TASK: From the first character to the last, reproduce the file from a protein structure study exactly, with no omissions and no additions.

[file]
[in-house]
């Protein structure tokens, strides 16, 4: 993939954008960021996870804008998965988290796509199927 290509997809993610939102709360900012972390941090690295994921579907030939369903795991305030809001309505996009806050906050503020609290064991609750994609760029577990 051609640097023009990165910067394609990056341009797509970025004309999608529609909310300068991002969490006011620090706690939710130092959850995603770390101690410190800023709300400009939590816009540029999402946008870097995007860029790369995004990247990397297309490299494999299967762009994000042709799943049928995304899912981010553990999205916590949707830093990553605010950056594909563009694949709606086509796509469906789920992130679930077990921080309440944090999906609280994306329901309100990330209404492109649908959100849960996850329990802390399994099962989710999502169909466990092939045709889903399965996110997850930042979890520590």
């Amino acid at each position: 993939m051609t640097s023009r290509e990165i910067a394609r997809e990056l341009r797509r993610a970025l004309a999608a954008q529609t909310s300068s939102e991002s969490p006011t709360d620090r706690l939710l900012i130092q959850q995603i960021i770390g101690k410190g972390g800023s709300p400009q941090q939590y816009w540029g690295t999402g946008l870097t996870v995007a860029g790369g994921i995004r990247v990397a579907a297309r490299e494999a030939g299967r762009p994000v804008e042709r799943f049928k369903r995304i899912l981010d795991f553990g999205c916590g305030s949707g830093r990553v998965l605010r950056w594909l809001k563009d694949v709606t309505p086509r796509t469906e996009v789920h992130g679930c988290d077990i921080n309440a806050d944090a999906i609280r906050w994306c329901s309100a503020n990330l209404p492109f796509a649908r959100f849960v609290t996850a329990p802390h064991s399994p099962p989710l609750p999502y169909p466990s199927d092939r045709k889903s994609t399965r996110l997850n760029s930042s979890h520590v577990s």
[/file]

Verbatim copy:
[in-house]
């Protein structure tokens, strides 16, 4: 993939954008960021996870804008998965988290796509199927 290509997809993610939102709360900012972390941090690295994921579907030939369903795991305030809001309505996009806050906050503020609290064991609750994609760029577990 051609640097023009990165910067394609990056341009797509970025004309999608529609909310300068991002969490006011620090706690939710130092959850995603770390101690410190800023709300400009939590816009540029999402946008870097995007860029790369995004990247990397297309490299494999299967762009994000042709799943049928995304899912981010553990999205916590949707830093990553605010950056594909563009694949709606086509796509469906789920992130679930077990921080309440944090999906609280994306329901309100990330209404492109649908959100849960996850329990802390399994099962989710999502169909466990092939045709889903399965996110997850930042979890520590």
């Amino acid at each position: 993939m051609t640097s023009r290509e990165i910067a394609r997809e990056l341009r797509r993610a970025l004309a999608a954008q529609t909310s300068s939102e991002s969490p006011t709360d620090r706690l939710l900012i130092q959850q995603i960021i770390g101690k410190g972390g800023s709300p400009q941090q939590y816009w540029g690295t999402g946008l870097t996870v995007a860029g790369g994921i995004r990247v990397a579907a297309r490299e494999a030939g299967r762009p994000v804008e042709r799943f049928k369903r995304i899912l981010d795991f553990g999205c916590g305030s949707g830093r990553v998965l605010r950056w594909l809001k563009d694949v709606t309505p086509r796509t469906e996009v789920h992130g679930c988290d077990i921080n309440a806050d944090a999906i609280r906050w994306c329901s309100a503020n990330l209404p492109f796509a649908r959100f849960v609290t996850a329990p802390h064991s399994p099962p989710l609750p999502y169909p466990s199927d092939r045709k889903s994609t399965r996110l997850n760029s930042s979890h520590v577990s």